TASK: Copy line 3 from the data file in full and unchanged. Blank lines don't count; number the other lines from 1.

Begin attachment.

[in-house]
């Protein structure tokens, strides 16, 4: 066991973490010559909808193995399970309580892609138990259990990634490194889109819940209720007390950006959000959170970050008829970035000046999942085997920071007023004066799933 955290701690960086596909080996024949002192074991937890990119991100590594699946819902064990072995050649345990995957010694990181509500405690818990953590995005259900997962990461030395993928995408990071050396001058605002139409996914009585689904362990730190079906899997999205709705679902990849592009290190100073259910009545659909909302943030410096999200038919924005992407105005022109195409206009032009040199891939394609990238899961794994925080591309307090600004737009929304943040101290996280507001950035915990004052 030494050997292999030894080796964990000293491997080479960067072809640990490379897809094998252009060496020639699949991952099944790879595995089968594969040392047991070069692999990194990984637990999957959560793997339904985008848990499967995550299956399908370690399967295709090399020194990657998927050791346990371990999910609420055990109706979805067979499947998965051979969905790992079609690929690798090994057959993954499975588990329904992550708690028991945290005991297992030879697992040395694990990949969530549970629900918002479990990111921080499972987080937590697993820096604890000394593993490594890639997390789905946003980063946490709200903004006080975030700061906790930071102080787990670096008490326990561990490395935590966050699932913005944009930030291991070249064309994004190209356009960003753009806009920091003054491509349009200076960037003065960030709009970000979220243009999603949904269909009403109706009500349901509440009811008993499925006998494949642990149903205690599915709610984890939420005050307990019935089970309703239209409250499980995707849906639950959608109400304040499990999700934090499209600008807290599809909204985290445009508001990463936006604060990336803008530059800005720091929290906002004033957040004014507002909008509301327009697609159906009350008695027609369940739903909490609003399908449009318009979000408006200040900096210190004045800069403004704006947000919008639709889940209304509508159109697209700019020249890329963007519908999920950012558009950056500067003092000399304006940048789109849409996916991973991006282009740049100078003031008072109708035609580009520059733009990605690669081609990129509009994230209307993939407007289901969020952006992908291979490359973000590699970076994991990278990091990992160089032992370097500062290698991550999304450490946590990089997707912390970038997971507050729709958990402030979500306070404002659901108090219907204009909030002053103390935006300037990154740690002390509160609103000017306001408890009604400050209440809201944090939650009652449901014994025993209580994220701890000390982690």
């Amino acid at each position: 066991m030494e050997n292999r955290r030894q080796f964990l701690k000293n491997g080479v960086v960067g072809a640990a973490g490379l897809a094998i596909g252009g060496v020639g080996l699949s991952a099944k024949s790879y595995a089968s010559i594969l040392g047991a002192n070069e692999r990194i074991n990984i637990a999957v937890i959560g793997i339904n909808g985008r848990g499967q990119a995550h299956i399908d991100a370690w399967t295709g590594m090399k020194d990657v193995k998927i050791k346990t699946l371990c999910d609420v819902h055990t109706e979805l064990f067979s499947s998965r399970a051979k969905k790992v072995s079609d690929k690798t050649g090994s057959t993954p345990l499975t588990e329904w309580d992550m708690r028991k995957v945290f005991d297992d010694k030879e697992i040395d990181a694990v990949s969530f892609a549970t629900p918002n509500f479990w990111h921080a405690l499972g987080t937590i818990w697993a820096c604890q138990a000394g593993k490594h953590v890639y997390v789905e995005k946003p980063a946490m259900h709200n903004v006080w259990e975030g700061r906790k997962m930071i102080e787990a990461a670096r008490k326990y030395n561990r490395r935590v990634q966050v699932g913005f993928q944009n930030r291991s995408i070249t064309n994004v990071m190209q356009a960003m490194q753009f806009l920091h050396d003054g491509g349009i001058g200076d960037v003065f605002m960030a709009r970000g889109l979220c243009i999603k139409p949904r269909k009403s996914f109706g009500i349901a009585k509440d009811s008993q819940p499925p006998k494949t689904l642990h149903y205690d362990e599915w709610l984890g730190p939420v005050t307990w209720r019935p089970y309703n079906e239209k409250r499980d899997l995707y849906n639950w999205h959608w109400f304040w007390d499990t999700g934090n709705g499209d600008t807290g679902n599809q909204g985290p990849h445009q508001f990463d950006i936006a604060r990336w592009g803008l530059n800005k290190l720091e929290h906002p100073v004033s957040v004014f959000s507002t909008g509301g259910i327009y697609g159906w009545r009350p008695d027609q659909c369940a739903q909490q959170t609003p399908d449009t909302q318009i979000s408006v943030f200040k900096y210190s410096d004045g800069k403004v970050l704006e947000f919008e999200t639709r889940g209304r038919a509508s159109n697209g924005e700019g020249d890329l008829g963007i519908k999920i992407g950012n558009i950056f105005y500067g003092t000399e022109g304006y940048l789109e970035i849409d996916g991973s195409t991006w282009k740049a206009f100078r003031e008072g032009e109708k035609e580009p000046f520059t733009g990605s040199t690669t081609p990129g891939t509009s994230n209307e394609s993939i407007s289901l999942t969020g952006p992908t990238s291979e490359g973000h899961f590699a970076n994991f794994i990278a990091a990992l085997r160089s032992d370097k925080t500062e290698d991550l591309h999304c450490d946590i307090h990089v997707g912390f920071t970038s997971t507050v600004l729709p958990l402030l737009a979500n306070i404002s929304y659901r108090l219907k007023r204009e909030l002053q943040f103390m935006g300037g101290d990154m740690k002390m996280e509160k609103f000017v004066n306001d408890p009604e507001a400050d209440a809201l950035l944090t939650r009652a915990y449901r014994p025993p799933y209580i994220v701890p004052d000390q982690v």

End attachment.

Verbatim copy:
């Amino acid at each position: 066991m030494e050997n292999r955290r030894q080796f964990l701690k000293n491997g080479v960086v960067g072809a640990a973490g490379l897809a094998i596909g252009g060496v020639g080996l699949s991952a099944k024949s790879y595995a089968s010559i594969l040392g047991a002192n070069e692999r990194i074991n990984i637990a999957v937890i959560g793997i339904n909808g985008r848990g499967q990119a995550h299956i399908d991100a370690w399967t295709g590594m090399k020194d990657v193995k998927i050791k346990t699946l371990c999910d609420v819902h055990t109706e979805l064990f067979s499947s998965r399970a051979k969905k790992v072995s079609d690929k690798t050649g090994s057959t993954p345990l499975t588990e329904w309580d992550m708690r028991k995957v945290f005991d297992d010694k030879e697992i040395d990181a694990v990949s969530f892609a549970t629900p918002n509500f479990w990111h921080a405690l499972g987080t937590i818990w697993a820096c604890q138990a000394g593993k490594h953590v890639y997390v789905e995005k946003p980063a946490m259900h709200n903004v006080w259990e975030g700061r906790k997962m930071i102080e787990a990461a670096r008490k326990y030395n561990r490395r935590v990634q966050v699932g913005f993928q944009n930030r291991s995408i070249t064309n994004v990071m190209q356009a960003m490194q753009f806009l920091h050396d003054g491509g349009i001058g200076d960037v003065f605002m960030a709009r970000g889109l979220c243009i999603k139409p949904r269909k009403s996914f109706g009500i349901a009585k509440d009811s008993q819940p499925p006998k494949t689904l642990h149903y205690d362990e599915w709610l984890g730190p939420v005050t307990w209720r019935p089970y309703n079906e239209k409250r499980d899997l995707y849906n639950w999205h959608w109400f304040w007390d499990t999700g934090n709705g499209d600008t807290g679902n599809q909204g985290p990849h445009q508001f990463d950006i936006a604060r990336w592009g803008l530059n800005k290190l720091e929290h906002p100073v004033s957040v004014f959000s507002t909008g509301g259910i327009y697609g159906w009545r009350p008695d027609q659909c369940a739903q909490q959170t609003p399908d449009t909302q318009i979000s408006v943030f200040k900096y210190s410096d004045g800069k403004v970050l704006e947000f919008e999200t639709r889940g209304r038919a509508s159109n697209g924005e700019g020249d890329l008829g963007i519908k999920i992407g950012n558009i950056f105005y500067g003092t000399e022109g304006y940048l789109e970035i849409d996916g991973s195409t991006w282009k740049a206009f100078r003031e008072g032009e109708k035609e580009p000046f520059t733009g990605s040199t690669t081609p990129g891939t509009s994230n209307e394609s993939i407007s289901l999942t969020g952006p992908t990238s291979e490359g973000h899961f590699a970076n994991f794994i990278a990091a990992l085997r160089s032992d370097k925080t500062e290698d991550l591309h999304c450490d946590i307090h990089v997707g912390f920071t970038s997971t507050v600004l729709p958990l402030l737009a979500n306070i404002s929304y659901r108090l219907k007023r204009e909030l002053q943040f103390m935006g300037g101290d990154m740690k002390m996280e509160k609103f000017v004066n306001d408890p009604e507001a400050d209440a809201l950035l944090t939650r009652a915990y449901r014994p025993p799933y209580i994220v701890p004052d000390q982690v």